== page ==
Loophole closes for students with dual nationality
The Scottish government is to introduce legislation to close the loophole on UK residents claiming dual EU nationality to avoid paying university tuition fees in Scotland.
The new regulations, to be put in place by 2013-14, will force dual nationality university applicants to prove that they have previously exercised their right of EU residency by living in an EU country outside the UK before they can be accepted as an EU student and have their fees paid.
This would prevent the use of dual nationality solely to benefit from free tuition, education secretary Michael Russell said last week when the government published new guidance for universities for 2013-14 on assessing dual nationality applicants.
Students from the rest of the UK have to pay fees of up to pound;9,000 from this year, while EU students study for free at Scottish universities. The issue around dual nationality emerged when it transpired that students from Northern Ireland could potentially use their Irish citizenship to apply as EU students. The legislation will also apply to students within the wider European Economic Area and Switzerland.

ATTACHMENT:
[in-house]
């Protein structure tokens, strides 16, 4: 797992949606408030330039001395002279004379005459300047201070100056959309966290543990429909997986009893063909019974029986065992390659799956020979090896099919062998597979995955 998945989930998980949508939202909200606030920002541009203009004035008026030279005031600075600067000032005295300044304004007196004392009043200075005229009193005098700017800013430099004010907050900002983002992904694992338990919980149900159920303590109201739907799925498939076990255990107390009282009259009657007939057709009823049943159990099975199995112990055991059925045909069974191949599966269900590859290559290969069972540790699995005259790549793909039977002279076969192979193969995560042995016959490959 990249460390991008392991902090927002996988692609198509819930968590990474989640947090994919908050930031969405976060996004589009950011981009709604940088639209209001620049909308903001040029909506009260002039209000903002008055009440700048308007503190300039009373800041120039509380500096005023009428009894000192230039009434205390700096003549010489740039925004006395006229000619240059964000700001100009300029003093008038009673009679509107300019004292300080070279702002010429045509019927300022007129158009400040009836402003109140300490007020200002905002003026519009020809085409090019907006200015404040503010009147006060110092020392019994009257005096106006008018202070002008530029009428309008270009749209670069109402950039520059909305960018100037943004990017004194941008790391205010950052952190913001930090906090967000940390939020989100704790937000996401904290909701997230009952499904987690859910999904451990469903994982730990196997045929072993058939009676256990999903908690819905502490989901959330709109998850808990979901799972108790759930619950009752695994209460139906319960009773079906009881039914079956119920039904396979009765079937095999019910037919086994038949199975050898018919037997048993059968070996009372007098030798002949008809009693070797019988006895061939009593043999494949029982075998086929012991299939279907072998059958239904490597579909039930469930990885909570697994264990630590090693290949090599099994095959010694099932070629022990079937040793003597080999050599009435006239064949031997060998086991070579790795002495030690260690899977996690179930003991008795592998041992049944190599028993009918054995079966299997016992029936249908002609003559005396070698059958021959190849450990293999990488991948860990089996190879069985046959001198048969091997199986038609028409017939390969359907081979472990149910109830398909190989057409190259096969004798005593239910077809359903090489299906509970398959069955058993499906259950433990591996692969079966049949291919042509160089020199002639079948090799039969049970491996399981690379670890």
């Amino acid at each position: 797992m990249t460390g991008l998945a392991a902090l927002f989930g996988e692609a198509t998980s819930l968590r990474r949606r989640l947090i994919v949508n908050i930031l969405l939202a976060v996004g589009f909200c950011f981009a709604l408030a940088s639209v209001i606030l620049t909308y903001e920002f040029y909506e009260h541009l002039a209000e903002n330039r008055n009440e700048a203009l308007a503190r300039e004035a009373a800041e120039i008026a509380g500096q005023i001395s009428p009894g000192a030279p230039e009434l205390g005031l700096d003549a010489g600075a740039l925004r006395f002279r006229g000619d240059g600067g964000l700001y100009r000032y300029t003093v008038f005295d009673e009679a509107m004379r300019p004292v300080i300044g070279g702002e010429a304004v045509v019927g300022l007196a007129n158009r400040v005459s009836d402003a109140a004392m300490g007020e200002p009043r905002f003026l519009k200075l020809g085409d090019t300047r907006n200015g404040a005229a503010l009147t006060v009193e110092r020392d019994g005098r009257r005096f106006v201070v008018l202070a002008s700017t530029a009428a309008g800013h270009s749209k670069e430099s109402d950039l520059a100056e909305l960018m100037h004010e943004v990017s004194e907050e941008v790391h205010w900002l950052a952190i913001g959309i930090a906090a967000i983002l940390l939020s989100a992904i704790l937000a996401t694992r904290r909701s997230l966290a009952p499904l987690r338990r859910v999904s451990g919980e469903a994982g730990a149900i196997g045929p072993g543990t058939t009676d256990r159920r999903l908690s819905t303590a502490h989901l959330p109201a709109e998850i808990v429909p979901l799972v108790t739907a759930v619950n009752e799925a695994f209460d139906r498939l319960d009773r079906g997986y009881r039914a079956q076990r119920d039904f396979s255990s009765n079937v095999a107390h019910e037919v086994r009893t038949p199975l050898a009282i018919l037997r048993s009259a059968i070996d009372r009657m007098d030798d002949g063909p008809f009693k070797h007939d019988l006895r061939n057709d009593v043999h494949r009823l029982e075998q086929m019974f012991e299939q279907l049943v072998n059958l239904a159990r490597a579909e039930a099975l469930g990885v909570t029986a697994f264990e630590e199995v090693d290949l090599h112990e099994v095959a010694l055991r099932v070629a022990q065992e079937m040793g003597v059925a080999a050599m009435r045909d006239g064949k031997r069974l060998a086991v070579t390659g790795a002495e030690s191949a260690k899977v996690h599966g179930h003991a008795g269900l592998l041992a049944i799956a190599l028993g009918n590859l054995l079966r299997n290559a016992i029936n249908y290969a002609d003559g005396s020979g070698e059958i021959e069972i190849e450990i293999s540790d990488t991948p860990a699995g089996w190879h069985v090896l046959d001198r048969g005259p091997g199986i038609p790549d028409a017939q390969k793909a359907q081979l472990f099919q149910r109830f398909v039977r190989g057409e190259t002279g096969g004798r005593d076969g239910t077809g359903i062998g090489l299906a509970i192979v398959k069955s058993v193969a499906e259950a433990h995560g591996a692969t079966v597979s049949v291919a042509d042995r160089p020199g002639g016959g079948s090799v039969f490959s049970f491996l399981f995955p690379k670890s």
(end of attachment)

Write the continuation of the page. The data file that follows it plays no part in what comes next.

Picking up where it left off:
Professor Pete Downes, convener of Universities Scotland, welcomed the move by the government, although he said institutions had not seen a large influx of applicants from Northern Ireland looking to exploit the loophole.
"However, it is necessary to take action to close it for future years to avoid any confusion for students and parents alike," he said.
"Every university in Scotland is proud to welcome students from across the UK and further afield to study here, but what attracts them must continue to be the quality of the education we can offer."
Robin Parker, president of NUS Scotland, said the clarification by the Scottish government would "provide the guidance necessary for students from outside Scotland to make an informed choice when applying to come to university in Scotland".
He said the confusion over the issue had been the fault of the Westminster government, whose "catastrophic" policy to triple fees for English, Welsh and Northern Irish students was proving disastrous for student applications.